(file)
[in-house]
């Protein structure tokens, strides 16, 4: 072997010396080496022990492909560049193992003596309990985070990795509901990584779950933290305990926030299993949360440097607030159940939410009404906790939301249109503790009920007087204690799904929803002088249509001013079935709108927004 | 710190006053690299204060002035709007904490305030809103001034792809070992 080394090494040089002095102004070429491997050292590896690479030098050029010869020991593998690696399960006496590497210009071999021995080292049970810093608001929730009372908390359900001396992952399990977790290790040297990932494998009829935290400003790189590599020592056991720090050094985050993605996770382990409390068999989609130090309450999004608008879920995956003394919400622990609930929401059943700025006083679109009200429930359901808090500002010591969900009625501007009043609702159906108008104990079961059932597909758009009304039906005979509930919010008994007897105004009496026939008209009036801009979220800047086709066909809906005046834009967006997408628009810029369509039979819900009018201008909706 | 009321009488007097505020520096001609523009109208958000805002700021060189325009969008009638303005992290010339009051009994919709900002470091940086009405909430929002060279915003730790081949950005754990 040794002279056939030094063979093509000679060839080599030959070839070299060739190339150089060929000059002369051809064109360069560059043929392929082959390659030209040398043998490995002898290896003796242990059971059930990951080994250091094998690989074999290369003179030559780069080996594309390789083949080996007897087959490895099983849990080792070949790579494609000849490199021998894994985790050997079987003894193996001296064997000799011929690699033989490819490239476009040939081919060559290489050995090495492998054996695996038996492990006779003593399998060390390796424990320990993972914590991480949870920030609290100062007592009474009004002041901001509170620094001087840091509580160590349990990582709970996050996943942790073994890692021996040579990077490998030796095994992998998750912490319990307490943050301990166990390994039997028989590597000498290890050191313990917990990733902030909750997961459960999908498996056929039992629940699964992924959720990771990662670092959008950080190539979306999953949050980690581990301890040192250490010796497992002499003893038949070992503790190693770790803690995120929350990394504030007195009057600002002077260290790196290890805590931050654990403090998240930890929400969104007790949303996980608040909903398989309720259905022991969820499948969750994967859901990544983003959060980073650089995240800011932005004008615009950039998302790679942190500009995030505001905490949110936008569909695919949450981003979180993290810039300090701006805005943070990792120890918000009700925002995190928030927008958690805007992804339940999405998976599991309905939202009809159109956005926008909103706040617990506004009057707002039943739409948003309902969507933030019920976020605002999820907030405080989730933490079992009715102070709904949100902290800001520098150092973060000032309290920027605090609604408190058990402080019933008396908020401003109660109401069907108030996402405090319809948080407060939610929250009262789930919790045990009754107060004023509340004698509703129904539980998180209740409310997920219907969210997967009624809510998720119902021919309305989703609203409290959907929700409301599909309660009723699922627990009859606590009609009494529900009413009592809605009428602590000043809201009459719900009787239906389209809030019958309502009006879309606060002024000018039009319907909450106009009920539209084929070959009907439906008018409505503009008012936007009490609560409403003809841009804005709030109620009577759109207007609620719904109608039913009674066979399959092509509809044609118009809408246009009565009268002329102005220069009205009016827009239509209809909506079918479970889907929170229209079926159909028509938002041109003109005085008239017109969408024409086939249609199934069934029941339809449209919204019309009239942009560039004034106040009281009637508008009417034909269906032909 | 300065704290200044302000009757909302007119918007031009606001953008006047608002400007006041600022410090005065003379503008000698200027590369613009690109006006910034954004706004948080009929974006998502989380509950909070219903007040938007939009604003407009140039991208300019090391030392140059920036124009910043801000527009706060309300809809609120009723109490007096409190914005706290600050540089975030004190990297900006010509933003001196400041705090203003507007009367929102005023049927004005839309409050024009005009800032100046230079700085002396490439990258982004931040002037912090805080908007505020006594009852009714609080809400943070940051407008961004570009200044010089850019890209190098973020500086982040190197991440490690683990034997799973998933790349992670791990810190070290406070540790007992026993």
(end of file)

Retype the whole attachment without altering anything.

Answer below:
[in-house]
């Protein structure tokens, strides 16, 4: 072997010396080496022990492909560049193992003596309990985070990795509901990584779950933290305990926030299993949360440097607030159940939410009404906790939301249109503790009920007087204690799904929803002088249509001013079935709108927004 | 710190006053690299204060002035709007904490305030809103001034792809070992 080394090494040089002095102004070429491997050292590896690479030098050029010869020991593998690696399960006496590497210009071999021995080292049970810093608001929730009372908390359900001396992952399990977790290790040297990932494998009829935290400003790189590599020592056991720090050094985050993605996770382990409390068999989609130090309450999004608008879920995956003394919400622990609930929401059943700025006083679109009200429930359901808090500002010591969900009625501007009043609702159906108008104990079961059932597909758009009304039906005979509930919010008994007897105004009496026939008209009036801009979220800047086709066909809906005046834009967006997408628009810029369509039979819900009018201008909706 | 009321009488007097505020520096001609523009109208958000805002700021060189325009969008009638303005992290010339009051009994919709900002470091940086009405909430929002060279915003730790081949950005754990 040794002279056939030094063979093509000679060839080599030959070839070299060739190339150089060929000059002369051809064109360069560059043929392929082959390659030209040398043998490995002898290896003796242990059971059930990951080994250091094998690989074999290369003179030559780069080996594309390789083949080996007897087959490895099983849990080792070949790579494609000849490199021998894994985790050997079987003894193996001296064997000799011929690699033989490819490239476009040939081919060559290489050995090495492998054996695996038996492990006779003593399998060390390796424990320990993972914590991480949870920030609290100062007592009474009004002041901001509170620094001087840091509580160590349990990582709970996050996943942790073994890692021996040579990077490998030796095994992998998750912490319990307490943050301990166990390994039997028989590597000498290890050191313990917990990733902030909750997961459960999908498996056929039992629940699964992924959720990771990662670092959008950080190539979306999953949050980690581990301890040192250490010796497992002499003893038949070992503790190693770790803690995120929350990394504030007195009057600002002077260290790196290890805590931050654990403090998240930890929400969104007790949303996980608040909903398989309720259905022991969820499948969750994967859901990544983003959060980073650089995240800011932005004008615009950039998302790679942190500009995030505001905490949110936008569909695919949450981003979180993290810039300090701006805005943070990792120890918000009700925002995190928030927008958690805007992804339940999405998976599991309905939202009809159109956005926008909103706040617990506004009057707002039943739409948003309902969507933030019920976020605002999820907030405080989730933490079992009715102070709904949100902290800001520098150092973060000032309290920027605090609604408190058990402080019933008396908020401003109660109401069907108030996402405090319809948080407060939610929250009262789930919790045990009754107060004023509340004698509703129904539980998180209740409310997920219907969210997967009624809510998720119902021919309305989703609203409290959907929700409301599909309660009723699922627990009859606590009609009494529900009413009592809605009428602590000043809201009459719900009787239906389209809030019958309502009006879309606060002024000018039009319907909450106009009920539209084929070959009907439906008018409505503009008012936007009490609560409403003809841009804005709030109620009577759109207007609620719904109608039913009674066979399959092509509809044609118009809408246009009565009268002329102005220069009205009016827009239509209809909506079918479970889907929170229209079926159909028509938002041109003109005085008239017109969408024409086939249609199934069934029941339809449209919204019309009239942009560039004034106040009281009637508008009417034909269906032909 | 300065704290200044302000009757909302007119918007031009606001953008006047608002400007006041600022410090005065003379503008000698200027590369613009690109006006910034954004706004948080009929974006998502989380509950909070219903007040938007939009604003407009140039991208300019090391030392140059920036124009910043801000527009706060309300809809609120009723109490007096409190914005706290600050540089975030004190990297900006010509933003001196400041705090203003507007009367929102005023049927004005839309409050024009005009800032100046230079700085002396490439990258982004931040002037912090805080908007505020006594009852009714609080809400943070940051407008961004570009200044010089850019890209190098973020500086982040190197991440490690683990034997799973998933790349992670791990810190070290406070540790007992026993």